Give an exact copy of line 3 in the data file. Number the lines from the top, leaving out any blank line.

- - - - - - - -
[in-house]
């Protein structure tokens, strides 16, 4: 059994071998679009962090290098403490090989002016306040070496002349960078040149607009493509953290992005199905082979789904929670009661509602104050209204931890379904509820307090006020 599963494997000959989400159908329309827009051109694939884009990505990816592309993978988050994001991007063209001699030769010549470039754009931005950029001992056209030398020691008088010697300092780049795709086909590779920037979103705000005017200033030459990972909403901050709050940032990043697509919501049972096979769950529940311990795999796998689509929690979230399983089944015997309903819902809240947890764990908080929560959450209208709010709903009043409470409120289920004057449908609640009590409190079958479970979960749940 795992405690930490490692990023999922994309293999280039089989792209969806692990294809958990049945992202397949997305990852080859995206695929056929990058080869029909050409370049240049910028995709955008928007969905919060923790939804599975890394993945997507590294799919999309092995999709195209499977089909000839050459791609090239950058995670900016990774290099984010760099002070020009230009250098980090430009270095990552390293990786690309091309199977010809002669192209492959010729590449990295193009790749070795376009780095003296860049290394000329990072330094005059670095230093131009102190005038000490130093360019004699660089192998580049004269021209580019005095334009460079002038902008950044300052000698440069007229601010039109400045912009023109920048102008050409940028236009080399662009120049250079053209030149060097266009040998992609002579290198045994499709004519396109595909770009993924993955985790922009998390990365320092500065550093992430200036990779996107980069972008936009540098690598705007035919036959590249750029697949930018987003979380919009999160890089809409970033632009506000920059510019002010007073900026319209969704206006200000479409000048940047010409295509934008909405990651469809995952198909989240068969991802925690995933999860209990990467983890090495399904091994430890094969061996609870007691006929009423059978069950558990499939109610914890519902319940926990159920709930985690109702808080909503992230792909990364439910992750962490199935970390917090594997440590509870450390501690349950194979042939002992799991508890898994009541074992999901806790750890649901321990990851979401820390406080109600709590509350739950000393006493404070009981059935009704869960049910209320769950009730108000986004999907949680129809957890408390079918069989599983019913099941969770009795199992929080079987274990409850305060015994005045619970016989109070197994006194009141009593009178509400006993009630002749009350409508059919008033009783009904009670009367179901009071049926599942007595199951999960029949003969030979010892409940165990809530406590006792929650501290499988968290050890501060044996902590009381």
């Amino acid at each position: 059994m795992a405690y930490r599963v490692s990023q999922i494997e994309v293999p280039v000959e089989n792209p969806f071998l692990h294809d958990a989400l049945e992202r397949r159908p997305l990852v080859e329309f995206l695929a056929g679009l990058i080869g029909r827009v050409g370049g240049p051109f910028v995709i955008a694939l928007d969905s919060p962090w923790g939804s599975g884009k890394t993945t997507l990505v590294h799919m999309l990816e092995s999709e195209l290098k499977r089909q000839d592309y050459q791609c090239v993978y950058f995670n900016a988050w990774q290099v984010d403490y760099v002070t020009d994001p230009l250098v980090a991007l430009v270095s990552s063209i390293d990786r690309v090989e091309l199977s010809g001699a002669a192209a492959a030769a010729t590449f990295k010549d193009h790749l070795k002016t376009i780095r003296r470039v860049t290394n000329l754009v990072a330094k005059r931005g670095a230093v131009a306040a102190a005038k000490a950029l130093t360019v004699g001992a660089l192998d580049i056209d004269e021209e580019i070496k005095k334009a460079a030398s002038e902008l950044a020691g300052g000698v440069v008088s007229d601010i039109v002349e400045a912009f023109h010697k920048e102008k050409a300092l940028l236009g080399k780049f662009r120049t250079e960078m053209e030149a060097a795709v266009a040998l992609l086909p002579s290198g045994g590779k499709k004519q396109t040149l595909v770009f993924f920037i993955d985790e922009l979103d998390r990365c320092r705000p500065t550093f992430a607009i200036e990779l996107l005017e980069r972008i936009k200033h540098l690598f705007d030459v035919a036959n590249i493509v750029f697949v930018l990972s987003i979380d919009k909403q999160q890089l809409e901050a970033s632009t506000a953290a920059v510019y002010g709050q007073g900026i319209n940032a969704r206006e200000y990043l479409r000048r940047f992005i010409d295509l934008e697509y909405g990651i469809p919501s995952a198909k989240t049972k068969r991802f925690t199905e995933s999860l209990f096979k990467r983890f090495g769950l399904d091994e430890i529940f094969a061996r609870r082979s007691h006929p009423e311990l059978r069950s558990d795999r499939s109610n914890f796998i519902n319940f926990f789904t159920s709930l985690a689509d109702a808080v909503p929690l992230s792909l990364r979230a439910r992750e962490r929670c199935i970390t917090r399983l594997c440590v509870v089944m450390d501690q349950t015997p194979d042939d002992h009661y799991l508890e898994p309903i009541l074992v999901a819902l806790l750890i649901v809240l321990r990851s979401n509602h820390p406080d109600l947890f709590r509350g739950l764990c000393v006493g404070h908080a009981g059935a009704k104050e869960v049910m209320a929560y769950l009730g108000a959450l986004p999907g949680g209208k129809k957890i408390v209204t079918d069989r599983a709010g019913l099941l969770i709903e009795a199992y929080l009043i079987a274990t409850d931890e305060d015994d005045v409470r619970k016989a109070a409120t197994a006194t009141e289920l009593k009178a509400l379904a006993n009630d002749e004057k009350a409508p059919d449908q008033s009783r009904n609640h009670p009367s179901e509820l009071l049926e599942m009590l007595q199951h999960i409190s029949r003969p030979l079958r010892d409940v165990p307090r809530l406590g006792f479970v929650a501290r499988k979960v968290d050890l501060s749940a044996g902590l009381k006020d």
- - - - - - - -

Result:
């Amino acid at each position: 059994m795992a405690y930490r599963v490692s990023q999922i494997e994309v293999p280039v000959e089989n792209p969806f071998l692990h294809d958990a989400l049945e992202r397949r159908p997305l990852v080859e329309f995206l695929a056929g679009l990058i080869g029909r827009v050409g370049g240049p051109f910028v995709i955008a694939l928007d969905s919060p962090w923790g939804s599975g884009k890394t993945t997507l990505v590294h799919m999309l990816e092995s999709e195209l290098k499977r089909q000839d592309y050459q791609c090239v993978y950058f995670n900016a988050w990774q290099v984010d403490y760099v002070t020009d994001p230009l250098v980090a991007l430009v270095s990552s063209i390293d990786r690309v090989e091309l199977s010809g001699a002669a192209a492959a030769a010729t590449f990295k010549d193009h790749l070795k002016t376009i780095r003296r470039v860049t290394n000329l754009v990072a330094k005059r931005g670095a230093v131009a306040a102190a005038k000490a950029l130093t360019v004699g001992a660089l192998d580049i056209d004269e021209e580019i070496k005095k334009a460079a030398s002038e902008l950044a020691g300052g000698v440069v008088s007229d601010i039109v002349e400045a912009f023109h010697k920048e102008k050409a300092l940028l236009g080399k780049f662009r120049t250079e960078m053209e030149a060097a795709v266009a040998l992609l086909p002579s290198g045994g590779k499709k004519q396109t040149l595909v770009f993924f920037i993955d985790e922009l979103d998390r990365c320092r705000p500065t550093f992430a607009i200036e990779l996107l005017e980069r972008i936009k200033h540098l690598f705007d030459v035919a036959n590249i493509v750029f697949v930018l990972s987003i979380d919009k909403q999160q890089l809409e901050a970033s632009t506000a953290a920059v510019y002010g709050q007073g900026i319209n940032a969704r206006e200000y990043l479409r000048r940047f992005i010409d295509l934008e697509y909405g990651i469809p919501s995952a198909k989240t049972k068969r991802f925690t199905e995933s999860l209990f096979k990467r983890f090495g769950l399904d091994e430890i529940f094969a061996r609870r082979s007691h006929p009423e311990l059978r069950s558990d795999r499939s109610n914890f796998i519902n319940f926990f789904t159920s709930l985690a689509d109702a808080v909503p929690l992230s792909l990364r979230a439910r992750e962490r929670c199935i970390t917090r399983l594997c440590v509870v089944m450390d501690q349950t015997p194979d042939d002992h009661y799991l508890e898994p309903i009541l074992v999901a819902l806790l750890i649901v809240l321990r990851s979401n509602h820390p406080d109600l947890f709590r509350g739950l764990c000393v006493g404070h908080a009981g059935a009704k104050e869960v049910m209320a929560y769950l009730g108000a959450l986004p999907g949680g209208k129809k957890i408390v209204t079918d069989r599983a709010g019913l099941l969770i709903e009795a199992y929080l009043i079987a274990t409850d931890e305060d015994d005045v409470r619970k016989a109070a409120t197994a006194t009141e289920l009593k009178a509400l379904a006993n009630d002749e004057k009350a409508p059919d449908q008033s009783r009904n609640h009670p009367s179901e509820l009071l049926e599942m009590l007595q199951h999960i409190s029949r003969p030979l079958r010892d409940v165990p307090r809530l406590g006792f479970v929650a501290r499988k979960v968290d050890l501060s749940a044996g902590l009381k006020d």